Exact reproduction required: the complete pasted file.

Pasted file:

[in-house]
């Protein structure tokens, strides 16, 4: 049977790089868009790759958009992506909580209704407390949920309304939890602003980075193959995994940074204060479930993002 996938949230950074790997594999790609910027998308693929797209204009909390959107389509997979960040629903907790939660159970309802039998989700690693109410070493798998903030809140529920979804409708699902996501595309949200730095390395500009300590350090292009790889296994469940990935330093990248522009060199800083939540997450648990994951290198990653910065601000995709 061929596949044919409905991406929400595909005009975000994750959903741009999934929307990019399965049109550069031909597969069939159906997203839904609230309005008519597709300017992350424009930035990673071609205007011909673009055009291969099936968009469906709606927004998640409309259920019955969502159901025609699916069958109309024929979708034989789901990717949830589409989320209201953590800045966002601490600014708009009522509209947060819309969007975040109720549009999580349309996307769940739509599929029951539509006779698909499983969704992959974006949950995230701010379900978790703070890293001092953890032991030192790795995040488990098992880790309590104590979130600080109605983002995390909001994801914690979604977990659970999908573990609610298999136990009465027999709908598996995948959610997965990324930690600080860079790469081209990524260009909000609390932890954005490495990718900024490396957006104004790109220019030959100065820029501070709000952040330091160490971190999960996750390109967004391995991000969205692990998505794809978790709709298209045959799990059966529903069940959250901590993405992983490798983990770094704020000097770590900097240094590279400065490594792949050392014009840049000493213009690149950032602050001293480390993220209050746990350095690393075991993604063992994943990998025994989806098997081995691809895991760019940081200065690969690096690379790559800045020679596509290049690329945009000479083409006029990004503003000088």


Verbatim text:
[in-house]
């Protein structure tokens, strides 16, 4: 049977790089868009790759958009992506909580209704407390949920309304939890602003980075193959995994940074204060479930993002 996938949230950074790997594999790609910027998308693929797209204009909390959107389509997979960040629903907790939660159970309802039998989700690693109410070493798998903030809140529920979804409708699902996501595309949200730095390395500009300590350090292009790889296994469940990935330093990248522009060199800083939540997450648990994951290198990653910065601000995709 061929596949044919409905991406929400595909005009975000994750959903741009999934929307990019399965049109550069031909597969069939159906997203839904609230309005008519597709300017992350424009930035990673071609205007011909673009055009291969099936968009469906709606927004998640409309259920019955969502159901025609699916069958109309024929979708034989789901990717949830589409989320209201953590800045966002601490600014708009009522509209947060819309969007975040109720549009999580349309996307769940739509599929029951539509006779698909499983969704992959974006949950995230701010379900978790703070890293001092953890032991030192790795995040488990098992880790309590104590979130600080109605983002995390909001994801914690979604977990659970999908573990609610298999136990009465027999709908598996995948959610997965990324930690600080860079790469081209990524260009909000609390932890954005490495990718900024490396957006104004790109220019030959100065820029501070709000952040330091160490971190999960996750390109967004391995991000969205692990998505794809978790709709298209045959799990059966529903069940959250901590993405992983490798983990770094704020000097770590900097240094590279400065490594792949050392014009840049000493213009690149950032602050001293480390993220209050746990350095690393075991993604063992994943990998025994989806098997081995691809895991760019940081200065690969690096690379790559800045020679596509290049690329945009000479083409006029990004503003000088």